A Woman’s Place

A Woman’s Place

At VPCS, we pride ourselves on the diversity of perspectives that we bring to everything we do. That includes a staff with a gender mix that more closely matches the actual population and is dramatically more balanced than the industry average. (Women account for 45% of VPCS’s employees, while the Bureau of Labor and Statistics report that women only represent approximately 10% of the overall construction industry workforce.)

“Construction has traditionally been a cis-male-dominated industry, but that’s changing. And we’re leading that change,” said VPCS Vice President Kelli Van Pelt Jurgenson. “With women making up approximately half of our staff and occupying every level of our organization, we are helping disrupt the industry and change the conversation. Most importantly, it’s one more way for us to deliver comprehensive and well-rounded skillsets to our clients and the communities they serve.”

Kelli led a contingent of VPCS’s talented female leaders at this year’s Women in Construction West Coast Conference, held last week in Phoenix. We asked them to give us their insights on this topic and share their takeaways from the event. Below are the thoughtful words of Jennifer Gibb, Prachi Amin, Mary Fitzpatrick, Melanie Griffiths, Jenny Choi and Patti Llamas.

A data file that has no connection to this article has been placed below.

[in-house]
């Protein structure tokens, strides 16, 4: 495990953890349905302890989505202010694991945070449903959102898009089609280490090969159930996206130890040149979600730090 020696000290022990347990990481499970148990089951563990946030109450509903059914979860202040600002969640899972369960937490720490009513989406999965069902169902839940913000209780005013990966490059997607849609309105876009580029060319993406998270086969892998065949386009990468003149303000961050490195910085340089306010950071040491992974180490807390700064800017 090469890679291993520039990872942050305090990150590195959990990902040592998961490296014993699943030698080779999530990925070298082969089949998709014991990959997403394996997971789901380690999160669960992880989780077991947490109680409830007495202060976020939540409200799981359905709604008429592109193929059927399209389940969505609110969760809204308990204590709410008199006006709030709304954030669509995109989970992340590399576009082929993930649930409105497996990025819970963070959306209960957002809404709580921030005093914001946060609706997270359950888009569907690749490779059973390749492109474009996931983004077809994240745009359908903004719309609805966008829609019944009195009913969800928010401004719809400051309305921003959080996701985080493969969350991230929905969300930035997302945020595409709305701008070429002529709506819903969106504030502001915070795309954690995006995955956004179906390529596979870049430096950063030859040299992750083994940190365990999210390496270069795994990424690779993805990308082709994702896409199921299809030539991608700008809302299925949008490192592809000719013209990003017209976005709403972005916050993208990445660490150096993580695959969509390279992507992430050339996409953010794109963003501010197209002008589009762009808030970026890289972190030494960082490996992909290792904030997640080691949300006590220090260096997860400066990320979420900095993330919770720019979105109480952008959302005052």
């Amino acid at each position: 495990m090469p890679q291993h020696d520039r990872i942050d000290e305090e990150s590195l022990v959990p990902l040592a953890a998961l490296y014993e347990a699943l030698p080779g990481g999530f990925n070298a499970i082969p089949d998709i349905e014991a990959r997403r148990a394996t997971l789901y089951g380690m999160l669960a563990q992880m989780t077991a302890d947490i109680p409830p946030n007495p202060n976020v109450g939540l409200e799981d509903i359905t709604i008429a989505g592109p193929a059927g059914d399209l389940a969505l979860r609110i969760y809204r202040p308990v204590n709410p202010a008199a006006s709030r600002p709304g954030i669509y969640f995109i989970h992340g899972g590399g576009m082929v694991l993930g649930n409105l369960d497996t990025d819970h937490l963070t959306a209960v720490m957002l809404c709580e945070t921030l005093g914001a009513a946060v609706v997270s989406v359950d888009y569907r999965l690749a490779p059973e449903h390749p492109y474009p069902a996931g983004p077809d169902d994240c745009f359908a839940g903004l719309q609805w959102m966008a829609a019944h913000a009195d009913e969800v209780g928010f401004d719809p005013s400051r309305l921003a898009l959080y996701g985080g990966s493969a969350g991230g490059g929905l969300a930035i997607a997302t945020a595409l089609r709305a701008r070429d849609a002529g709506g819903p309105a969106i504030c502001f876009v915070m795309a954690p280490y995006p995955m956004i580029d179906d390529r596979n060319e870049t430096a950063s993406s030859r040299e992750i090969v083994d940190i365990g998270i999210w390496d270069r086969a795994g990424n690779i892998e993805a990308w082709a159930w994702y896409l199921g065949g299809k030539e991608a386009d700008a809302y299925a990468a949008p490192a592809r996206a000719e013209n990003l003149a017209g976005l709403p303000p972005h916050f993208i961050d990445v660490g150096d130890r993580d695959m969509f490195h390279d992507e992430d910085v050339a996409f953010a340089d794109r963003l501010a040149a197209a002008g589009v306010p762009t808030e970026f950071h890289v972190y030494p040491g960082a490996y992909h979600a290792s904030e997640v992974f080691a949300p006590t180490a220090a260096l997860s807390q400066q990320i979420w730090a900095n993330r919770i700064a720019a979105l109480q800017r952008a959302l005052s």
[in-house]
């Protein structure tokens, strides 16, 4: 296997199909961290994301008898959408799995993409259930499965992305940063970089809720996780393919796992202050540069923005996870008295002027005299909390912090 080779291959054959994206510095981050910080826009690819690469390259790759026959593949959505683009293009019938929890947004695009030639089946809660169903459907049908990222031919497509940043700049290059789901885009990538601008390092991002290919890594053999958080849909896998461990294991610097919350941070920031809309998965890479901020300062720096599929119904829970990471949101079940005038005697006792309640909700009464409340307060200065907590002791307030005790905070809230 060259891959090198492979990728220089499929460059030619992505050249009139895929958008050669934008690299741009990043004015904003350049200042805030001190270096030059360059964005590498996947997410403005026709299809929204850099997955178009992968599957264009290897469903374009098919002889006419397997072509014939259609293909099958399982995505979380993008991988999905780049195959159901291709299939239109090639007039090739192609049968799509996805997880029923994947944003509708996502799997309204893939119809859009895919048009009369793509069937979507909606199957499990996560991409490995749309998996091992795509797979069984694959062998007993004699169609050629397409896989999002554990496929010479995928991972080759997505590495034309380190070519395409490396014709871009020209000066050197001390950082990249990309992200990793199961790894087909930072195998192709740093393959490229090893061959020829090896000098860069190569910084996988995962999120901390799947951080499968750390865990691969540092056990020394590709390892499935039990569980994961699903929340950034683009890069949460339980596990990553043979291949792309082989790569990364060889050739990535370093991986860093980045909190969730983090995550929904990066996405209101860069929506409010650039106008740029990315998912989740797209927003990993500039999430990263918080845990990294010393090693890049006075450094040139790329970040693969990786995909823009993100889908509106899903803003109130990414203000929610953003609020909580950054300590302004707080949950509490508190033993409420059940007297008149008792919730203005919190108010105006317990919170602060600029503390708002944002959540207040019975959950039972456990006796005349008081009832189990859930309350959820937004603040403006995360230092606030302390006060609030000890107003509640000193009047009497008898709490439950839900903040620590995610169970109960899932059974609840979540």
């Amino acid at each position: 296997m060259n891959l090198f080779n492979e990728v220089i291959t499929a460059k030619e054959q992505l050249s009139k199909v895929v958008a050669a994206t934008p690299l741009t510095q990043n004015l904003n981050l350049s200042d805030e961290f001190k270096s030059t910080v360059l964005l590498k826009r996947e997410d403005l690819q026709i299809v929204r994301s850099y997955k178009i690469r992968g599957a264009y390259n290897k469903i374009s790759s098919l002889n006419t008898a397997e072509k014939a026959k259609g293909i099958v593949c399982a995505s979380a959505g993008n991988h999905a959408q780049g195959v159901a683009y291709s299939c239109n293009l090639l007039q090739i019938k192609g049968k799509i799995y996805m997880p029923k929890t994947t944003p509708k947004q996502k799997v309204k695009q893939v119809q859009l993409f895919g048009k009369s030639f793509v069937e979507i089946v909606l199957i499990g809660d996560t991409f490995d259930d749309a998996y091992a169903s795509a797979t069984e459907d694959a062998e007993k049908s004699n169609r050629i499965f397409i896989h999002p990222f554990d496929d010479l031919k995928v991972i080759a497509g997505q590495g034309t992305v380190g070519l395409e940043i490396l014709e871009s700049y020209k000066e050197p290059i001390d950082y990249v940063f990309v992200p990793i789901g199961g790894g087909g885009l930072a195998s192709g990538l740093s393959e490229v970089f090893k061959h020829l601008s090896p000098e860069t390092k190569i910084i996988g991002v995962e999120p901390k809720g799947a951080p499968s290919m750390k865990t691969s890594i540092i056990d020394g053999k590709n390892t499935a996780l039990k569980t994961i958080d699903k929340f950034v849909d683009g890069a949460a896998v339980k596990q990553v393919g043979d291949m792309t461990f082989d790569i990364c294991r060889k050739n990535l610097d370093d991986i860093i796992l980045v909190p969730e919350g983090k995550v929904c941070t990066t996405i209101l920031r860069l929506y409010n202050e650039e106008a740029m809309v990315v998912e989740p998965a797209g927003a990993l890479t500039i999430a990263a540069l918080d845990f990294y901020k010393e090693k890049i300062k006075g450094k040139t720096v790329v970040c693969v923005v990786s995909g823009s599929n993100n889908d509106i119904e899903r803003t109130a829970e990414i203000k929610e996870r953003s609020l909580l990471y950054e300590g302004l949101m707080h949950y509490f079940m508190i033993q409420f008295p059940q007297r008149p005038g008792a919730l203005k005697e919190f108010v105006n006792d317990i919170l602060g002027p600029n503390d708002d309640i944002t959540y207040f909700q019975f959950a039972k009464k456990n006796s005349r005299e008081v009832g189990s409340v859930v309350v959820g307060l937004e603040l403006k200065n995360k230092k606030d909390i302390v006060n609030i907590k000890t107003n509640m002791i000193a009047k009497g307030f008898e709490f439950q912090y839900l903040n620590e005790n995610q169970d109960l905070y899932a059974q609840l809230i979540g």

How has the role of women in the construction industry changed since you began your career?

Melanie:  In my nearly five years in this industry, I’ve watched women’s roles get stronger but the change needs to happen faster. More women are entering the field of construction management, which has been amazing, but is it fast enough?

Patti:  I’ve worked in the construction industry for about 18 years, initially in an executive support role and then in a program management capacity once I started here at VPCS. I see more and more women running jobs in the field. However, I’m still seeing a lot of projects where you may only see just one female on the jobsite.


Why is it important to seek gender parity in construction industry leadership?

Jennifer:  Gender parity in the construction industry is incredibly important, as is racial and socioeconomic diversity. Having a group of committed individuals who can provide different opinions, backgrounds and views on the work that we do can only help us do a better job. This is especially important in education and healthcare.